One area of fixed income that’s gotten hit especially hard in recent days has been preferred shares. Preferred shares are hybrid securities that are similar to equity (with no obligation to return capital) with fixed income characteristics (a steady stream of coupon payments). They are also generally callable, giving issuers the option to buy them back. Their various features give them a return profile that gives them low volatility in most situations but can drive big declines when rates spike or credit spreads widen sharply. In recent days, it’s been the former. As shown, PFF (a preferred stock ETF) closed down more than 3.5 standard deviations below its 50-DMA, an extreme oversold reading if there ever was one.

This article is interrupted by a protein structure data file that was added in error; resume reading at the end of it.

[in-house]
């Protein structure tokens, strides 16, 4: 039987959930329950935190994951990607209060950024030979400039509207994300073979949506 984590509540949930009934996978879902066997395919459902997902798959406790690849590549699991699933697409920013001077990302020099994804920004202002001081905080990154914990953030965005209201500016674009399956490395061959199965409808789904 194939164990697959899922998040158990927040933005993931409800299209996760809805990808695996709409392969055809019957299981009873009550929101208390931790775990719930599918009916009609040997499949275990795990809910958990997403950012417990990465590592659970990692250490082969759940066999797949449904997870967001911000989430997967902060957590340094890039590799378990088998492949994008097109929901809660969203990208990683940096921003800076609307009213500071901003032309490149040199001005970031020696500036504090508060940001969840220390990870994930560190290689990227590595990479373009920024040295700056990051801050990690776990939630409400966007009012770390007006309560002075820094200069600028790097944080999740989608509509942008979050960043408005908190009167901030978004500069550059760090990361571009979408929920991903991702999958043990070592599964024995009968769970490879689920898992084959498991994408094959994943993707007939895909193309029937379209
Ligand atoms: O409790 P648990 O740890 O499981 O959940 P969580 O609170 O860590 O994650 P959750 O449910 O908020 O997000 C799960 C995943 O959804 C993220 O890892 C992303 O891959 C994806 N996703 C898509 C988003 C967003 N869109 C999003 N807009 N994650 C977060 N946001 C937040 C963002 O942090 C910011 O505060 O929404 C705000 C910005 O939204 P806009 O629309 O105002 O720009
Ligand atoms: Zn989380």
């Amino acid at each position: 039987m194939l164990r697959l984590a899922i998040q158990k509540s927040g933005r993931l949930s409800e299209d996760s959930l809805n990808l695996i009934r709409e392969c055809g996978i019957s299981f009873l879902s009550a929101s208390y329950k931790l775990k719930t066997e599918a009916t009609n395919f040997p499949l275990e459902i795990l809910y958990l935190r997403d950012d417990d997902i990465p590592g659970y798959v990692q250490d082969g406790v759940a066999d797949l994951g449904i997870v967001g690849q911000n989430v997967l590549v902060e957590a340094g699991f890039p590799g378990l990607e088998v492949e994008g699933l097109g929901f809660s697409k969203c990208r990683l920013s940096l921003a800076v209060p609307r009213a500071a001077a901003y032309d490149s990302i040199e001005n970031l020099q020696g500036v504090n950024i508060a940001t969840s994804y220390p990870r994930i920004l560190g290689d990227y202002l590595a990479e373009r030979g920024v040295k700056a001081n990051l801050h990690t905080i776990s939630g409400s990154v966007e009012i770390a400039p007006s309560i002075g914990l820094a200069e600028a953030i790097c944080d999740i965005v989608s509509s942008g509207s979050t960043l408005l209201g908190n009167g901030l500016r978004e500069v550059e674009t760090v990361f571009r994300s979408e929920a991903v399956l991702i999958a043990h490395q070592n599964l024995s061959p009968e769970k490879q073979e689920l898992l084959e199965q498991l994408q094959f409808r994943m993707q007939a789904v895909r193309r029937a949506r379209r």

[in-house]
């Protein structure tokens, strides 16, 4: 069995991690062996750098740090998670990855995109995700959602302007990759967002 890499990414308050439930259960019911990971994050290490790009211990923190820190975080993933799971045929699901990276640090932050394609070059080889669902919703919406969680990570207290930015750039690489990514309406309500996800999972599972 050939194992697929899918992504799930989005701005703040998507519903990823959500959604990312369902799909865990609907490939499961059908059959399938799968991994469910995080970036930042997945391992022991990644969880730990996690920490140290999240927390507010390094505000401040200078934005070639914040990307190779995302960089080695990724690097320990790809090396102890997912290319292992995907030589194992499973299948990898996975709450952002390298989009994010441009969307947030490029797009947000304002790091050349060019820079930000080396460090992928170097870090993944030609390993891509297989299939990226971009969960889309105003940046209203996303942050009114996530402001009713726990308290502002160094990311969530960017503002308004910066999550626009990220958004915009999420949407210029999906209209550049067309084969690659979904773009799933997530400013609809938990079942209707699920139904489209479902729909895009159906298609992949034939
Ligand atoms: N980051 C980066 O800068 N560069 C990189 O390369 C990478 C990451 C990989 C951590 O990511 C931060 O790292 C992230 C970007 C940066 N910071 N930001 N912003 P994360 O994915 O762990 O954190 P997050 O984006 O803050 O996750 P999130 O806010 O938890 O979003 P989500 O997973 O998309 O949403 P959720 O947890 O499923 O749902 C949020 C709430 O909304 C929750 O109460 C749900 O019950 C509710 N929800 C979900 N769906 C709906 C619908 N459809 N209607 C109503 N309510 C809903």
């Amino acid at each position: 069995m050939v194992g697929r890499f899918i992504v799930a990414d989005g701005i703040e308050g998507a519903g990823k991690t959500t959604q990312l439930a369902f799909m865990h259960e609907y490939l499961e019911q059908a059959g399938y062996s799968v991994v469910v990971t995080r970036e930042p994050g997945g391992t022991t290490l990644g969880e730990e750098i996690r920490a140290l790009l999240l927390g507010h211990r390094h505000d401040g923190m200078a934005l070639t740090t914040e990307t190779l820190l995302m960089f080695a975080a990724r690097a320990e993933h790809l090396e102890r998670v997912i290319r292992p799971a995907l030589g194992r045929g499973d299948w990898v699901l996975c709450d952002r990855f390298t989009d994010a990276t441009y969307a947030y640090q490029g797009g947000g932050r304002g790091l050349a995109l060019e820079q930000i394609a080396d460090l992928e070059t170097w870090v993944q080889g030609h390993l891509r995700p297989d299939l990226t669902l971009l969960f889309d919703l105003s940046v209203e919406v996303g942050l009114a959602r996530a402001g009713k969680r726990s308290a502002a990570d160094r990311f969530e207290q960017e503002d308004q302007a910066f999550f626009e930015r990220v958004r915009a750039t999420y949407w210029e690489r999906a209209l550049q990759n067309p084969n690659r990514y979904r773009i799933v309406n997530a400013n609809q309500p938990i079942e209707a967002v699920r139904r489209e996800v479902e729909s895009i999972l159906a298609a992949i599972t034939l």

To illustrate the relationship between PFF and credit/rates risk, in the chart below we show how PFF tends to track the price of LQD, an ETF comprised of US investment grade corporate bonds. While PFF and LQD don’t trade in lockstep, their general exposures are similar at different magnitudes.

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